National interests suggest that ANSPs will have a role for the foreseeable future, but many are already taking steps to assure a longer-term future, developing their own subsidiaries to expand their services into new markets (for example the LFV owned joint venture in Sweden, NATS recent purchase of Searidge, and the 5 ANSPs that have a shareholding in Aireon, to name but a few).
Alongside this there is the emergence of private providers, such as the Swedish provider ACR, offering services at supposedly 30-40% lower cost than the national ANSP. In the meantime, industry players could threaten existing models more radically, such as aircraft manufacturer Airbus’ project Vahana to develop an aircraft that doesn’t need a runway, is self-piloted, and can automatically detect and avoid obstacles and other aircraft – a full-size prototype is due to be built by the end of this year.1
Whilst ACI reports healthy profit margins for airports handling more than 1 million passengers, the vast majority (80 per cent) of airports actually fall into the smaller category of below 1 million passengers, and require subsidy as their average net profit margin is -6 per cent. Almost 70 per cent of all airports operate at a loss.
Growth in the airport market is shifting to the emerging markets of Asia Pacific, Middle East and Latin America where aviation growth is outpacing planned infrastructure development. Total expenditure on new Airport projects is currently estimated at €300bn, with more than 350 new airports planned across Asia-Pacific alone.2
In mature countries, new airports are being built at a slow pace, and many of those already built are struggling to align capacity with demand. Environmental and local community concerns are a particularly hot topic here with the increased use of Performance Based Navigation (ie RNAV) now concentrating noise in many areas and raising issues about how the industry should respond.
At various stages of the passenger journey airports are limiting factors in passenger flow (e.g. in getting passengers and cargo onto aircraft, getting aircraft into or out of the air and to the gate). Automation is seen as one of the solutions:
· Self-service check-in desks are predicted to be at 92 per cent of airports within the next 3 years;3
· Self-service bag drops enable passengers to print baggage tags at home – several airports have already introduced this (e.g. Hamburg);
· E-passport readers are already a common sight at many airports and will only grow as more passengers receive electronic passports;
· Mobile boarding passes & scanners help to smooth the flow of passengers from landside to airside and also have positive impacts for security and the environment;
· Mobile/data investments help to inform passengers about flight status, queues and waiting times;
· Robotics are not yet widely used but could offer improvements in baggage handling;
· Automated taxi systems, e.g. with electronic aircraft tugs could help to automate ground movement.
However, the downsides of automation hit the headlines in May this year, when IT failures experienced by BA led to travel chaos for 75,000 passengers worldwide over the course of one weekend.
The many actors involved in airport operations means that information management and decision-making is a key part of optimising operations for the future. Several airports are now operating Collaborative Decision Making (CDM) which formalises the decision-making process, but this is typically limited to the operational ‘airside’ processes. Extending this to ‘total airport management’ could offer further benefits to improve the efficiency of security, passenger boarding and baggage loading processes.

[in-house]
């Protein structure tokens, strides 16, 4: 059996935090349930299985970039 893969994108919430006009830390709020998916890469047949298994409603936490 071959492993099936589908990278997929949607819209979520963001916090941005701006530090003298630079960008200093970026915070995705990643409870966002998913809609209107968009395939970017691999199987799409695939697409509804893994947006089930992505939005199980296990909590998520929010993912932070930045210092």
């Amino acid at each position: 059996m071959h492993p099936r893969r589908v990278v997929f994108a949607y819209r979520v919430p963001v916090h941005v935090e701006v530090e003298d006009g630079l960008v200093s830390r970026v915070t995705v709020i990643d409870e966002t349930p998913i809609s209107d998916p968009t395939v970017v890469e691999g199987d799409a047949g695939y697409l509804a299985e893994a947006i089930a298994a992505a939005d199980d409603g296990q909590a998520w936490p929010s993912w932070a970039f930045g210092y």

Security is another major cost for airports and it is difficult optimise staff numbers to match passenger demand. Techniques such as passenger profiling and better screening allow the airport to reduce the cost and time required for these security procedures. The barrier here is fitting in with relevant regulations.
Other improvements in the passenger experience are currently focused on technological advances that ‘personalise’ the experience. Smartphones are at the forefront of experience enhancement. Data collection can also optimise quality of service, for example by attendants knowing a passenger’s travel history and preferences. This can also be used by the airport to monitor general passenger flows and decide when to increase staff, for example at check-in queues. Airport retailers can also use geo-location technologies, such as Bluetooth, WiFi and Near Field Communications to enhance passengers’ retail experiences. Digital tags and ‘iBeacons’ can also be used to provide passengers with information on where their bags are and when they will arrive at baggage reclaim.
We can see that every stakeholder in the aviation industry is faced with an array of change. For some, like airlines, it is the new ‘normal’ whilst for others, like ANSPs, it is unprecedented in its scale and impact. So, what makes it feel especially radical? Aside from the pace of change itself, it’s that this pace is being driven by external factors and new organisations that perhaps do not accept aviation’s historic ‘status quo’ and who want to disrupt the industry…and maybe for the better! It is up to the traditionalists to adapt.
James Hanson is an experienced aviation consultant focused on improving global air traffic management (ATM). James heads a team at Helios providing technical, strategic and regulatory support to ANSPs, industry suppliers and investors in the ATM sector. He has helped clients to solve a range of aviation challenges and improve operational and business performance. James has analysed and implemented change at all levels, from procurement of equipment, to setting future strategy. His knowledge of the ATM industry has also led to him supporting governments and institutions as well as many private sector clients looking to provide services and investment into the ATM sector. This work has included market liberalisation studies, competition analysis, due diligence, and commercial strategy development. James has a particular expertise in the deployment of innovative new ATM technologies including: Remote Towers, Space based ADS-B and Airborne Surveillance.